River-floodplain interactions: nutrient concentrations in the Lower Paraná River
Villar, Carlos A.; de Cabo, Laura; Vaithiyanathan, Panchabi; Bonetto, Carlos
published: Jul 30, 1998
ArtNo. ESP141014204006, Price: 29.00 €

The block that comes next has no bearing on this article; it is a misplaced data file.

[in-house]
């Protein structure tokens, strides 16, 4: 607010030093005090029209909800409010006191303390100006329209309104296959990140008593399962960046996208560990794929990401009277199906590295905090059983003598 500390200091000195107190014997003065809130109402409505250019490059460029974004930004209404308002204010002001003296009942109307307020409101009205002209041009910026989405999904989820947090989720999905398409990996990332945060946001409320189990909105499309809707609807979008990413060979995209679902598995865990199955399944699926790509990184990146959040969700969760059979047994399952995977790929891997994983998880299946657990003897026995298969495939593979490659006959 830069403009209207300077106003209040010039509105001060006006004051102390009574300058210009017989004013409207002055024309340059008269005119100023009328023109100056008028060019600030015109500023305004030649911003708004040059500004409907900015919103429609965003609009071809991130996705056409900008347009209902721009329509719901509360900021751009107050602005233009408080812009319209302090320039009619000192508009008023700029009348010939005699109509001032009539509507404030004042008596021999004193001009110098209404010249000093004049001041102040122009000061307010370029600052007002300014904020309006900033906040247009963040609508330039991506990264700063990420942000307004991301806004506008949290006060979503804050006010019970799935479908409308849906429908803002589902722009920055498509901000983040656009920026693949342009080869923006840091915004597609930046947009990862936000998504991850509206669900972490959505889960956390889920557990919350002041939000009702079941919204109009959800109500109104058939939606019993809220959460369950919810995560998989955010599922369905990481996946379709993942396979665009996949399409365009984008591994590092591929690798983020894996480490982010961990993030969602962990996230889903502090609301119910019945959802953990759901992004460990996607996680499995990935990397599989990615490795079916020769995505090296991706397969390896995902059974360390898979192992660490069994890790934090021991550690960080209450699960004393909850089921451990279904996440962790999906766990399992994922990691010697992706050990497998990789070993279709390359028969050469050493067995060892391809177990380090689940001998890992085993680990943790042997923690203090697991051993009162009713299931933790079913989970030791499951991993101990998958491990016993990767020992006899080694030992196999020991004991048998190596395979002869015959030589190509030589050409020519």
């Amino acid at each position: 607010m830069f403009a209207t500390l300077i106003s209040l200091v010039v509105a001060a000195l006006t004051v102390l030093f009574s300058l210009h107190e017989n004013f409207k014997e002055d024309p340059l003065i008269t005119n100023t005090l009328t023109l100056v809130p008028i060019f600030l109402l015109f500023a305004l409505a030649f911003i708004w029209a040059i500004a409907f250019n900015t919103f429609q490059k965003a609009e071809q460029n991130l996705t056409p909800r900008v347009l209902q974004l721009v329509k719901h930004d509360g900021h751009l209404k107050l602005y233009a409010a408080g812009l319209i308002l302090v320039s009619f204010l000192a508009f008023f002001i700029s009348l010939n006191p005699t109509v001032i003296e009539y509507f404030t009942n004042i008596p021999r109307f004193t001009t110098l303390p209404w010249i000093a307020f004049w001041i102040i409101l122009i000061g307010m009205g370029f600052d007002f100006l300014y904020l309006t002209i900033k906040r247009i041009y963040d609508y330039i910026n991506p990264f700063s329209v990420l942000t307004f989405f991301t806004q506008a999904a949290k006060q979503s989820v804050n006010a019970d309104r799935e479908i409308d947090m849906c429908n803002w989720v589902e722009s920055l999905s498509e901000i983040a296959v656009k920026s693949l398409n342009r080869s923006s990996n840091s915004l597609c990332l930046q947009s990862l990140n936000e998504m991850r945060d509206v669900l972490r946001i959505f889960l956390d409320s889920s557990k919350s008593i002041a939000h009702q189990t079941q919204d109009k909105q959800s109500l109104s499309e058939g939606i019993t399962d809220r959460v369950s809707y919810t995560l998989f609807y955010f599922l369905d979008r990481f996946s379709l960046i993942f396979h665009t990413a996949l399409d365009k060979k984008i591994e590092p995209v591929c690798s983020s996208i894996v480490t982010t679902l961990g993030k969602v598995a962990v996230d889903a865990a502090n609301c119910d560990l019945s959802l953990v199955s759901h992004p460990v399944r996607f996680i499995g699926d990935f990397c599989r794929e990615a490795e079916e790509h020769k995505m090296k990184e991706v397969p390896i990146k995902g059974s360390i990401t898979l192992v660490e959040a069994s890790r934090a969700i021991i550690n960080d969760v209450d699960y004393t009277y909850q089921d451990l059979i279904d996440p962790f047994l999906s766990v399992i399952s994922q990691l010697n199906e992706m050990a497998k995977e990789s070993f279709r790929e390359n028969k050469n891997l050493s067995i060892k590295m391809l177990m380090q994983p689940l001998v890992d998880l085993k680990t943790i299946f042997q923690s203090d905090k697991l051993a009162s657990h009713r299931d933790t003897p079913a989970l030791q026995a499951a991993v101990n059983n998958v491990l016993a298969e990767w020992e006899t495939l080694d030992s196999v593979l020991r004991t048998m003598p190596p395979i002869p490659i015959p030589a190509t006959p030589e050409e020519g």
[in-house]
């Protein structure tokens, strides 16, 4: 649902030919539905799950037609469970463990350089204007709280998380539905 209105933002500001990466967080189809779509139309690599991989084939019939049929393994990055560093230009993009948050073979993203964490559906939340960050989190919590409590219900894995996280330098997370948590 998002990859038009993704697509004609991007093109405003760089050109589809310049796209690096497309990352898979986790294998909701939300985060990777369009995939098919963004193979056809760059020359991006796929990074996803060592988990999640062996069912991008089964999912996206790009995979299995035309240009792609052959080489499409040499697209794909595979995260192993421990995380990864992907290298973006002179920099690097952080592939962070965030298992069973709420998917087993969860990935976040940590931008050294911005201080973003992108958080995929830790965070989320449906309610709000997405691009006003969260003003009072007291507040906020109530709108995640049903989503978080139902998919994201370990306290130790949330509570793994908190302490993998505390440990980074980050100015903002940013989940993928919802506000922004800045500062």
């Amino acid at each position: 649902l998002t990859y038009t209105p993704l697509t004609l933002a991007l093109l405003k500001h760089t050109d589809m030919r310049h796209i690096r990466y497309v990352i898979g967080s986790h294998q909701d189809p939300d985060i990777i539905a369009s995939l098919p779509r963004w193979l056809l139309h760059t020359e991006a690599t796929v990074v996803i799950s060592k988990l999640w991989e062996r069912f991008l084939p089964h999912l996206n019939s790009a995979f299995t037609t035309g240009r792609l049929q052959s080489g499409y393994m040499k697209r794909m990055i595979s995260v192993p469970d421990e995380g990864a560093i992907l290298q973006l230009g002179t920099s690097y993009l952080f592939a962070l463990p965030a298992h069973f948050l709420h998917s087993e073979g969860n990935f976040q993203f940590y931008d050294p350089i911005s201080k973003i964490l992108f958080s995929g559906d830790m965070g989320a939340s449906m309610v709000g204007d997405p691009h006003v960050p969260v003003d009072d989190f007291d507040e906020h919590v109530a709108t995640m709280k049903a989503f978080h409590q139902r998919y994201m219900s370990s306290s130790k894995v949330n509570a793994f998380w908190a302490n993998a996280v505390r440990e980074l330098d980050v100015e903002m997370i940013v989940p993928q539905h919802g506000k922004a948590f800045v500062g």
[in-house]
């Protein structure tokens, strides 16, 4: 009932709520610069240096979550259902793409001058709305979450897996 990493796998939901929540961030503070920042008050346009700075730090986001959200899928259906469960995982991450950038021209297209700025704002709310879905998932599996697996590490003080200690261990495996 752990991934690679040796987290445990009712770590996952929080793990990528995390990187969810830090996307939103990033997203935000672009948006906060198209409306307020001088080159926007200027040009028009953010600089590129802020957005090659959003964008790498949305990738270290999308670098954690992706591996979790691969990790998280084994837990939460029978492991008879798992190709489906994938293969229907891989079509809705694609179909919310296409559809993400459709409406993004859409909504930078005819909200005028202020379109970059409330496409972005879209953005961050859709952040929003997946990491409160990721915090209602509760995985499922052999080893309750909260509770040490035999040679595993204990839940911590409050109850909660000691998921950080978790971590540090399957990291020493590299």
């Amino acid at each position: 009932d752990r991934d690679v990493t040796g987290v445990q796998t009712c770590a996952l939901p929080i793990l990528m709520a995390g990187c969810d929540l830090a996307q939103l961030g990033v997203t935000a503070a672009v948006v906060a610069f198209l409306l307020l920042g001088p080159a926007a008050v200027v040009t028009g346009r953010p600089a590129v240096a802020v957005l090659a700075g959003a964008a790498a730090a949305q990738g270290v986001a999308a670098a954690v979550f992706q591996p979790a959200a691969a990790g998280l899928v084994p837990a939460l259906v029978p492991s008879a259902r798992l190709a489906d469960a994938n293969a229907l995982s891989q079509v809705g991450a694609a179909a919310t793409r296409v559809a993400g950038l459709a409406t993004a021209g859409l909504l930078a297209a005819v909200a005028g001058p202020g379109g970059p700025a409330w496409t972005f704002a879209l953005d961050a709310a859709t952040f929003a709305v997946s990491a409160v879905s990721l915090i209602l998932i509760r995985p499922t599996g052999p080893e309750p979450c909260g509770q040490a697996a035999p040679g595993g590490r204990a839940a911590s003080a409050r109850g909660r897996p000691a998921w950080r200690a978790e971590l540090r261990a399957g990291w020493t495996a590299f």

Changes in water chemistry along the lower 500 km stretch of the Paraná River were assessed. The water composition of the river and of a representative floodplain marsh were compared. Short-term changes in nutrient concentrations were monitored in marsh enclosures filled with river water in order to simulate the nutrient dynamics under floodplain inundation. Experiments were performed by resuspending river suspended matter (SM) in synthetic river water acidified to floodplain pH values and short term changes in soluble reactive phosphorus (SRP) and calcium recorded. Marsh water exhibited strong depletions of oxygen and nitrate. Dissolved free CO2 was an order of magnitude higher and pH lower than in river waters. In the marsh, the net heterotrophic metabolism below the water surface seems to be the most plausible explanation for such features. The lack of a significant downstream increase in nitrate concentration in the river, in spite of large cultural inputs, was consistent with the low nitrate concentrations observed in marsh waters and the fast nitrate disappearance in enclosure experiments, suggesting large losses by denitrification. A decrease in SM along the Lower Paraná River would indicate high sediment retention within the floodplain. Calcium, bicarbonate, and soluble reactive phosphorus (SRP) concentrations were higher in the marsh than in the river. High marsh SRP concentrations are likely to originate from the weathering of river SM upon sedimentation, in response to the reducing and acidic marsh environment. The observed release of calcium and SRP upon acidification of SM is consistent with the higher contents observed in the marsh. Downstream increases in calcium, bicarbonate, and SRP along the river course suggest the effect of a large water exchange between the river and its floodplain. The downstream increase in the P content of SM was correlated to SRP concentration. Mean inorganic nitrogen/SRP ratio, by weight, decreased from 8 in the upmost sampling site, to 3.6-3.8 close to the river mouth, being 0.6-0.8 in the floodplain marsh. The TOC and POC correlations to hydrometric level and the fact that both parameters attained their maxima at the receding stage after the flood peak, suggest the floodplain origin of the river organic loading. Conductivity, sodium, potassium, chloride, and sulphate increased from Santa Fe to Rosario, without further changes downstream, suggesting an important contribution from the Salado River, a tributary of high salinity that merges with the Paraná River downstream from Santa Fe.